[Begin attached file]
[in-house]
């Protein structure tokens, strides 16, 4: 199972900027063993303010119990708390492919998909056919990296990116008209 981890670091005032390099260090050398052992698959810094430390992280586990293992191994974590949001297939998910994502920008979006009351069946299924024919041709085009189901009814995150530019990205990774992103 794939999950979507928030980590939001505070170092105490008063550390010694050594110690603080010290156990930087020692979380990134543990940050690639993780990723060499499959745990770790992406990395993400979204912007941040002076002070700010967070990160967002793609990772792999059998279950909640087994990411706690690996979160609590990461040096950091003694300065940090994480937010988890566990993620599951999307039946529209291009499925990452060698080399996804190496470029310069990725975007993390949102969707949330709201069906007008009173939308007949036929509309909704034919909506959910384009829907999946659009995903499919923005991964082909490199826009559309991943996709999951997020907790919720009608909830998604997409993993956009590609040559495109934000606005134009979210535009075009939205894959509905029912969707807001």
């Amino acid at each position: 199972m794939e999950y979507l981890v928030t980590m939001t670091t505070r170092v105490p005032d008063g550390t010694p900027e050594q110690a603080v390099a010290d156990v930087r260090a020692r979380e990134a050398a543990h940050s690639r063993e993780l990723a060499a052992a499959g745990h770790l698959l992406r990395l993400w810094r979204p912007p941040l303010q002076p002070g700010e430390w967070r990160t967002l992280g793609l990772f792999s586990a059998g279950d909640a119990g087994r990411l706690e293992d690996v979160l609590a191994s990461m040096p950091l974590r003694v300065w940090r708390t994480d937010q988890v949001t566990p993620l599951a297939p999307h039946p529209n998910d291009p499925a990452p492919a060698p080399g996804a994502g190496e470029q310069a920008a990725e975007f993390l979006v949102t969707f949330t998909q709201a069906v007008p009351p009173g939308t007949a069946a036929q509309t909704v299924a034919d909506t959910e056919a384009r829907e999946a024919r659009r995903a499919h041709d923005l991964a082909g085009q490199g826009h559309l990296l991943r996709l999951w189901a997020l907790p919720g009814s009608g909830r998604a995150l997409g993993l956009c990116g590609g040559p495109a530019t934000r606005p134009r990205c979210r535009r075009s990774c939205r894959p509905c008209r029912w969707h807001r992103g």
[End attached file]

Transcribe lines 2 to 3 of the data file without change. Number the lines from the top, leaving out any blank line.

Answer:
């Protein structure tokens, strides 16, 4: 199972900027063993303010119990708390492919998909056919990296990116008209 981890670091005032390099260090050398052992698959810094430390992280586990293992191994974590949001297939998910994502920008979006009351069946299924024919041709085009189901009814995150530019990205990774992103 794939999950979507928030980590939001505070170092105490008063550390010694050594110690603080010290156990930087020692979380990134543990940050690639993780990723060499499959745990770790992406990395993400979204912007941040002076002070700010967070990160967002793609990772792999059998279950909640087994990411706690690996979160609590990461040096950091003694300065940090994480937010988890566990993620599951999307039946529209291009499925990452060698080399996804190496470029310069990725975007993390949102969707949330709201069906007008009173939308007949036929509309909704034919909506959910384009829907999946659009995903499919923005991964082909490199826009559309991943996709999951997020907790919720009608909830998604997409993993956009590609040559495109934000606005134009979210535009075009939205894959509905029912969707807001």
């Amino acid at each position: 199972m794939e999950y979507l981890v928030t980590m939001t670091t505070r170092v105490p005032d008063g550390t010694p900027e050594q110690a603080v390099a010290d156990v930087r260090a020692r979380e990134a050398a543990h940050s690639r063993e993780l990723a060499a052992a499959g745990h770790l698959l992406r990395l993400w810094r979204p912007p941040l303010q002076p002070g700010e430390w967070r990160t967002l992280g793609l990772f792999s586990a059998g279950d909640a119990g087994r990411l706690e293992d690996v979160l609590a191994s990461m040096p950091l974590r003694v300065w940090r708390t994480d937010q988890v949001t566990p993620l599951a297939p999307h039946p529209n998910d291009p499925a990452p492919a060698p080399g996804a994502g190496e470029q310069a920008a990725e975007f993390l979006v949102t969707f949330t998909q709201a069906v007008p009351p009173g939308t007949a069946a036929q509309t909704v299924a034919d909506t959910e056919a384009r829907e999946a024919r659009r995903a499919h041709d923005l991964a082909g085009q490199g826009h559309l990296l991943r996709l999951w189901a997020l907790p919720g009814s009608g909830r998604a995150l997409g993993l956009c990116g590609g040559p495109a530019t934000r606005p134009r990205c979210r535009r075009s990774c939205r894959p509905c008209r029912w969707h807001r992103g």